Mr Philip Lear said 'it's an honour to be recognised outside of the Taekwon-Do community with numerous other of the best Martial Arts coaches in the country present, there are many others who deserve the same accolade for what they have done in Taekwon-Do in the UK and I sincerely hope they will also get the recognition they deserve'.
Master Kim Anderson has been awarded with a 'Lifetime Achievement Award' at the Hertfordshire County Council (HCC) Sports Partnership 'Service to Sport' award ceremony.
Nominees are chosen from Winners of the Local Welwyn Hatfield Borough Sports award winners which Master Anderson won in 2014.
[Master Kim Anderson receives the 'Herts Sports Partnership' Lifetime Achievement award at the Herts County Ceremony]
The following passage was read out at the awards:
Congratulations, Master Kim Anderson!
2015 has been a busy and successful year for ITF England and it was wrapped up with the first of two sessions for the selections of next year's National Team, which will be representing ITF England at the forthcoming European Championships in Tampere, Finland from 28th April to 1st May 2016.
The selection process was open to all ITF certified black belts from 1st - 6th degree for seniors who are 18yrs on the 1st January 2016 and 1st-3rd Degree for juniors who are at least 14 years of age on the first day of the European Championships (28th April) and up to 17yrs on the 1st January 2016.
Those wishing to represent ITF England had to commit to attend all squad training sessions for their events leading up to the Euros and be available to travel between 26th April and 2nd May for the sole purpose to represent England at the European Championships. They must also agree to work and cooperate with all of the ITF England Coaches and staff.
Selection Day 1
The first part of the trials took place on Sunday 6th December 2015 at Coleshill Leisure Centre, Birmingham.
The selection event had 65 candidates representing 10 groups and associations from within ITF England: Vision TKD, PUMA, Total TKD, Impact, TAE, De Silva Taekwon-Do, T-UK, Absolute TKD, Trident TKD, Proaction Martial Arts and ETA.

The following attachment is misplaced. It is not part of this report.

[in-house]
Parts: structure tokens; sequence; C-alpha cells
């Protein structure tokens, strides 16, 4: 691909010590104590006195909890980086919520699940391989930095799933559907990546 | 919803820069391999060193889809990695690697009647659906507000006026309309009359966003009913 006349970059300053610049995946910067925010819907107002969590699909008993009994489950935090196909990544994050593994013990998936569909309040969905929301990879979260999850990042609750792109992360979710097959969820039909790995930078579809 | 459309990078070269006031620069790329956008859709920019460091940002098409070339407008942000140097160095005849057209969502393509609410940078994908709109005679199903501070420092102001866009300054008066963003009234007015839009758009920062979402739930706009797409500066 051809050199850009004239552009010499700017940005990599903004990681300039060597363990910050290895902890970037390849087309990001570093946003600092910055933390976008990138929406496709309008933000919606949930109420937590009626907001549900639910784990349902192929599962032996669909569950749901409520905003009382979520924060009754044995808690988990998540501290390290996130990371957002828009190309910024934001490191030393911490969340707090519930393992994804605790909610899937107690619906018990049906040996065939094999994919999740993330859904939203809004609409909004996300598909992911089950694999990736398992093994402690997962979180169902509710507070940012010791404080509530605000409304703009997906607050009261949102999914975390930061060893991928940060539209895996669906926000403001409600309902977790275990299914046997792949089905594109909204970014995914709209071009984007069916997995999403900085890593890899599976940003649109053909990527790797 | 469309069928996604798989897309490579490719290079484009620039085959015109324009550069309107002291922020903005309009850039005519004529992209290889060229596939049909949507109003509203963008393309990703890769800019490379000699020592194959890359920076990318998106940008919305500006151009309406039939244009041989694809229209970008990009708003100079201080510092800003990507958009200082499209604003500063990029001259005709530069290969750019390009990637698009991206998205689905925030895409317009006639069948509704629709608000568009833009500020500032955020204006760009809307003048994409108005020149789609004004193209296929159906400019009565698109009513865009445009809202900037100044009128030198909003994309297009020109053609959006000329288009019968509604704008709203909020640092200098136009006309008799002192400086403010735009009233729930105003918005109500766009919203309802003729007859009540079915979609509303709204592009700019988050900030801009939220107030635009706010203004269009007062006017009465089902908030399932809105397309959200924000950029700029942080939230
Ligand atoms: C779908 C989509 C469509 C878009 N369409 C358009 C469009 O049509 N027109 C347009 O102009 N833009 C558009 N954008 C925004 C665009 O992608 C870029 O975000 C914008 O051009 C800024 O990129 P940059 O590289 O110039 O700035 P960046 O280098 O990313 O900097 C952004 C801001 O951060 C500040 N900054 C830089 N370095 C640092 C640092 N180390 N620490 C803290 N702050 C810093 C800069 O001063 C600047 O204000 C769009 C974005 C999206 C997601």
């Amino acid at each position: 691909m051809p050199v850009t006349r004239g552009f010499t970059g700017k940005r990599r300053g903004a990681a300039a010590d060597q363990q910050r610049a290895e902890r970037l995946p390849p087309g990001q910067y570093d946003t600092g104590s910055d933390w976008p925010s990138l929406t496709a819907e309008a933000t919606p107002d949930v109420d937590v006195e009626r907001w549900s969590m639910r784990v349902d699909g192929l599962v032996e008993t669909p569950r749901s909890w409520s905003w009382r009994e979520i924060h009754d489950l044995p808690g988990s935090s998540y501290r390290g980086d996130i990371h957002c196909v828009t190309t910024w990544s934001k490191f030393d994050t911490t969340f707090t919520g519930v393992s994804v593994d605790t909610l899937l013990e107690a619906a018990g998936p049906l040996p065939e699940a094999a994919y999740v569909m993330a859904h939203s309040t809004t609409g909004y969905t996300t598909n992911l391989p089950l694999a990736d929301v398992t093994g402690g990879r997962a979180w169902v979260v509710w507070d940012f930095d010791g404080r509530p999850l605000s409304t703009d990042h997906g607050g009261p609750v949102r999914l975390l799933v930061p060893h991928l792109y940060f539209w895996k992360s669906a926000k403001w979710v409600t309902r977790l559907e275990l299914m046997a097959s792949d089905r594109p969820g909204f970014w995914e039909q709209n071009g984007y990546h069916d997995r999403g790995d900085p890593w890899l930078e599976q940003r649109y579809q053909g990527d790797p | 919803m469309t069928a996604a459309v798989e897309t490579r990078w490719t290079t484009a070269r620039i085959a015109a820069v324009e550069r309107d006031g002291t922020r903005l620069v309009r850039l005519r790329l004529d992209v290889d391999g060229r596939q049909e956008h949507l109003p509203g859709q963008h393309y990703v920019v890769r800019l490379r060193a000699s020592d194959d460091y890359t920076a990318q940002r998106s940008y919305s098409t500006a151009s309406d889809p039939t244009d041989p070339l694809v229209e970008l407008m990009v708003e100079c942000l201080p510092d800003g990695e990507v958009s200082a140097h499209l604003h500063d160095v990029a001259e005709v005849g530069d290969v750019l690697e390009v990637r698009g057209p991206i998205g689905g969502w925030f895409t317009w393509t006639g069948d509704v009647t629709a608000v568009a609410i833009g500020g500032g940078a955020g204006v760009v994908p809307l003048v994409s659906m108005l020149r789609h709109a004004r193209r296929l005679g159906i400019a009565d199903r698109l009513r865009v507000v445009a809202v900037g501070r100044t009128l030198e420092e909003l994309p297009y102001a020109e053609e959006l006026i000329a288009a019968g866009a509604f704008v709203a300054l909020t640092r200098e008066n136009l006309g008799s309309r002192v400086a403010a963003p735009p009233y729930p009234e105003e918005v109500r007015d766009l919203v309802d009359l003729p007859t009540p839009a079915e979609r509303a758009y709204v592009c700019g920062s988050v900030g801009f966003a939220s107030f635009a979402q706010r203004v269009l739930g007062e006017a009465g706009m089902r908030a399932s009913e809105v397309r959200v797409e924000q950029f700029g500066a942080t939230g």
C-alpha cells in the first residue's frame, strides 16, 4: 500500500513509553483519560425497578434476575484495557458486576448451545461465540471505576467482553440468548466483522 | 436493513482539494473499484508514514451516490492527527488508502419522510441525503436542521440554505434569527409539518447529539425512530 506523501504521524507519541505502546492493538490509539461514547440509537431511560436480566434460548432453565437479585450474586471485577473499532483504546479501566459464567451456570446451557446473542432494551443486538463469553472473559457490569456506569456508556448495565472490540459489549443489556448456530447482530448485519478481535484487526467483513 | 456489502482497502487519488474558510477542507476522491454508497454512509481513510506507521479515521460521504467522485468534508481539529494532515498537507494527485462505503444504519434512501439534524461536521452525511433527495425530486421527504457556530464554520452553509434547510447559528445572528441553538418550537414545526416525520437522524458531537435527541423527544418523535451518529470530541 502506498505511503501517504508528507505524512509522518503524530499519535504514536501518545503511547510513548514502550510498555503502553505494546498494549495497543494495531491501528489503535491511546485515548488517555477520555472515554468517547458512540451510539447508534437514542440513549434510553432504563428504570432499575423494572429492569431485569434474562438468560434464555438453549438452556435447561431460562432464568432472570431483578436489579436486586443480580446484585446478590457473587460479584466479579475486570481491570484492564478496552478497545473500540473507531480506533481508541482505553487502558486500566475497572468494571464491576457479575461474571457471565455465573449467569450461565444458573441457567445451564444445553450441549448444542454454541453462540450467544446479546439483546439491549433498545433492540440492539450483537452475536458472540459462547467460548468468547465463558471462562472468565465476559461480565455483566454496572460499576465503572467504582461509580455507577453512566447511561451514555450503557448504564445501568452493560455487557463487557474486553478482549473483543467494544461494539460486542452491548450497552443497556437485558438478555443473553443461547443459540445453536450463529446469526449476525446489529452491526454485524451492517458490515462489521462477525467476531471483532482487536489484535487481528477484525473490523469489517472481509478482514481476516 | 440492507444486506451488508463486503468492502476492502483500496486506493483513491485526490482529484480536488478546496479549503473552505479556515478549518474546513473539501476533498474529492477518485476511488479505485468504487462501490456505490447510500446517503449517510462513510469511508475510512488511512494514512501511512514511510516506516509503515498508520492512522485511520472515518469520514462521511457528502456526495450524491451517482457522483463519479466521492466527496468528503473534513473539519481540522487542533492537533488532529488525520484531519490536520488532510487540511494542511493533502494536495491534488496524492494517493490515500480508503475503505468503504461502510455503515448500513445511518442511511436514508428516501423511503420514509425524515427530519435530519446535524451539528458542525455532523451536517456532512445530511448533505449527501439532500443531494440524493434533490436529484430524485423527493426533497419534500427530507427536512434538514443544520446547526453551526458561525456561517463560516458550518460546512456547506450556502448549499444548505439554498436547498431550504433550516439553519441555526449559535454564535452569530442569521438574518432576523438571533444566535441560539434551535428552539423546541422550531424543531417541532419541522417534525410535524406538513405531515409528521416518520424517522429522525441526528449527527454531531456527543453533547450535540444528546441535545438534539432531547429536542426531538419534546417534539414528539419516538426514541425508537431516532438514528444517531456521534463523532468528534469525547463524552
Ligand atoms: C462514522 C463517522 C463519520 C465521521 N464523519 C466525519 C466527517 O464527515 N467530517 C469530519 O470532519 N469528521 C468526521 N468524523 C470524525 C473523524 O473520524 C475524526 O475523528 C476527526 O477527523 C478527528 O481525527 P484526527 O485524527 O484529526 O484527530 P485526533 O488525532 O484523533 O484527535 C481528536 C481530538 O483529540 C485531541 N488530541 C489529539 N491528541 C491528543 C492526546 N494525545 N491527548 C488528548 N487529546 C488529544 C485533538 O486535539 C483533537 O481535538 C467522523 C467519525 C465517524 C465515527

The event was organised by the ITF England Umpire and Tournament Director - Mr Nick Symonds with assistance from ITF England National Team Manager - Mr Philip Lear.
The Officials for the first part of the event were Master Ken Chesterman, Mr Daniel Lammin, Mr Paul Adams, Mr Jonathan Emm, Dr Jeff Brider, Mr S Bourne, Mr Stuart Longdon, Mr Mark Davies, Mr Piotr Capaja and Mr Wayne Burns.
On this first day of the 2016 Selections, the focus was entirely on individual events. The candidates who had registered interest were competing for 2 spots in each senior event and category, whilst the junior competitors had 3 available positions they had the opportunity to claim.
Despite running the first day of the selections under the format of a tournament with coaches, umpires and officials, displaying sufficient European standard was the prerequisite and the ultimate decider on whether a competitor was selected for a spot, regardless of whether the position was contested or not.
The day began with all competitors and coaches lining up. Mr Symonds welcomed the competitors and introduced the umpires.
First up to show off their patterns performances were all the junior male, followed by all the junior female candidates. The divisions were competitive and with a few of 2015 junior competitors moving up to the adult divisions, it was encouraging to see some new competitors stepping up to the challenge.
Once all of the junior patterns rounds had been completed it was time for the senior male and female patterns candidates to demonstrate their skill.
After the patterns, things heated up a notch with some exciting displays in the sparring bouts, first from the senior males and then the senior females.
No doubt inspired by the senior fighters the junior male and female fighters kept all of those watching on their toes and added the excitement and high energy of the day.
All power test and special technique trials took place at the same time on a separate matted area and the numbers of the candidates registering their interest in the power event in particular made this a very competitive affair.
After the events concluded the National Coaching Team assembled to discuss the results of the event and decide on which individuals had shown enough to guarantee a spot and those who would need to perform again on Day 2 before the final decisions would be made with respect individual selections.
Selection Day 2
The second selection day took place on Sunday 7th February 2016 at The Royal Masonic Girls School, Rickmansworth.
The focus of the day was to make final decisions on filling available individual spots, standard permitting and also on selecting the best teams for each event to hopefully secure an even better performance and results for England at the 2016 Euros in Finland than in Scotland 2015.
The format of this session was less formal than that of a full tournament. Mr Lear opened the session introducing the 2016 National Coaching Team and each coach's main area of responsibility. These were as follows: Mr Lear - Team Manager; Mr Lammin - Senior Coach; Mr Adams and Mr Thompson - Patterns; Mr Ernest and Mr De Silva - Sparring; Mr Capaja - Power and Mr Burns - Special Technique. Mr Thompson also had a secondary responsibility for leading the strength, conditioning and nutrition programme for the team. As before, Mrs Wendy McColl was announced as the Team's much needed Physio.